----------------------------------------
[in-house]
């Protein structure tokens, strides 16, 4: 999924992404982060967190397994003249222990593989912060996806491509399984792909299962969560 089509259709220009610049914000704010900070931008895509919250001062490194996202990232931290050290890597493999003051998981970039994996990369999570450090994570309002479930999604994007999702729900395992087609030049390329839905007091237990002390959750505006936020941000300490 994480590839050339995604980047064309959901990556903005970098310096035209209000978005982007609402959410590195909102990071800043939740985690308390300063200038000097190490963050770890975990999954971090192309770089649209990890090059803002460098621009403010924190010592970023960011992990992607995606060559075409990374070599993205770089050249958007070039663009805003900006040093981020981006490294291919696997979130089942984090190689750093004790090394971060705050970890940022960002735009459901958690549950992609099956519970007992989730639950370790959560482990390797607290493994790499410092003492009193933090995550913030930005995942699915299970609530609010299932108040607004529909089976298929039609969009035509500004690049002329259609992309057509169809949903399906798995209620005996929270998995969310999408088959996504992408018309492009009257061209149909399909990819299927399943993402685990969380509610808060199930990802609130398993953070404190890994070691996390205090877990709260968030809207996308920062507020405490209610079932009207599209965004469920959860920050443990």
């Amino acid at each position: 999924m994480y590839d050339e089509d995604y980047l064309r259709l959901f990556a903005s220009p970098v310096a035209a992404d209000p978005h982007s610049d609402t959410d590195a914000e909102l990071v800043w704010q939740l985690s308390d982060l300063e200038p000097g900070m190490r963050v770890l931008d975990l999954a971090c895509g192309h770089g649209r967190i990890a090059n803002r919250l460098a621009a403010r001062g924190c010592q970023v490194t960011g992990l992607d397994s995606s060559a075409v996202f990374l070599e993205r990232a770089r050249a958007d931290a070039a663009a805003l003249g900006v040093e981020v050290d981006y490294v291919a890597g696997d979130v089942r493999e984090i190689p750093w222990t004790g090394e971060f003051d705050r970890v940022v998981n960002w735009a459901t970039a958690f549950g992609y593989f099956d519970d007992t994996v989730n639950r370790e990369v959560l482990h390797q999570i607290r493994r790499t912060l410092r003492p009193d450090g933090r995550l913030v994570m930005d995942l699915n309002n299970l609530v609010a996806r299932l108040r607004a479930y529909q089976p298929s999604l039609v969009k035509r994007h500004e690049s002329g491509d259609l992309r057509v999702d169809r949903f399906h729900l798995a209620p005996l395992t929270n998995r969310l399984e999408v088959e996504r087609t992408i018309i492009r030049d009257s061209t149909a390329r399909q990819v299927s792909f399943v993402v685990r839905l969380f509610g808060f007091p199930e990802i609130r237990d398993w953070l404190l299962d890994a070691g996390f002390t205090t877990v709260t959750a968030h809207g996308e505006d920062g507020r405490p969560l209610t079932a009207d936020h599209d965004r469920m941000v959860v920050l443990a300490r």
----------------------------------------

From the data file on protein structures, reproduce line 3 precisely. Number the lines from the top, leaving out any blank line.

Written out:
């Amino acid at each position: 999924m994480y590839d050339e089509d995604y980047l064309r259709l959901f990556a903005s220009p970098v310096a035209a992404d209000p978005h982007s610049d609402t959410d590195a914000e909102l990071v800043w704010q939740l985690s308390d982060l300063e200038p000097g900070m190490r963050v770890l931008d975990l999954a971090c895509g192309h770089g649209r967190i990890a090059n803002r919250l460098a621009a403010r001062g924190c010592q970023v490194t960011g992990l992607d397994s995606s060559a075409v996202f990374l070599e993205r990232a770089r050249a958007d931290a070039a663009a805003l003249g900006v040093e981020v050290d981006y490294v291919a890597g696997d979130v089942r493999e984090i190689p750093w222990t004790g090394e971060f003051d705050r970890v940022v998981n960002w735009a459901t970039a958690f549950g992609y593989f099956d519970d007992t994996v989730n639950r370790e990369v959560l482990h390797q999570i607290r493994r790499t912060l410092r003492p009193d450090g933090r995550l913030v994570m930005d995942l699915n309002n299970l609530v609010a996806r299932l108040r607004a479930y529909q089976p298929s999604l039609v969009k035509r994007h500004e690049s002329g491509d259609l992309r057509v999702d169809r949903f399906h729900l798995a209620p005996l395992t929270n998995r969310l399984e999408v088959e996504r087609t992408i018309i492009r030049d009257s061209t149909a390329r399909q990819v299927s792909f399943v993402v685990r839905l969380f509610g808060f007091p199930e990802i609130r237990d398993w953070l404190l299962d890994a070691g996390f002390t205090t877990v709260t959750a968030h809207g996308e505006d920062g507020r405490p969560l209610t079932a009207d936020h599209d965004r469920m941000v959860v920050l443990a300490r």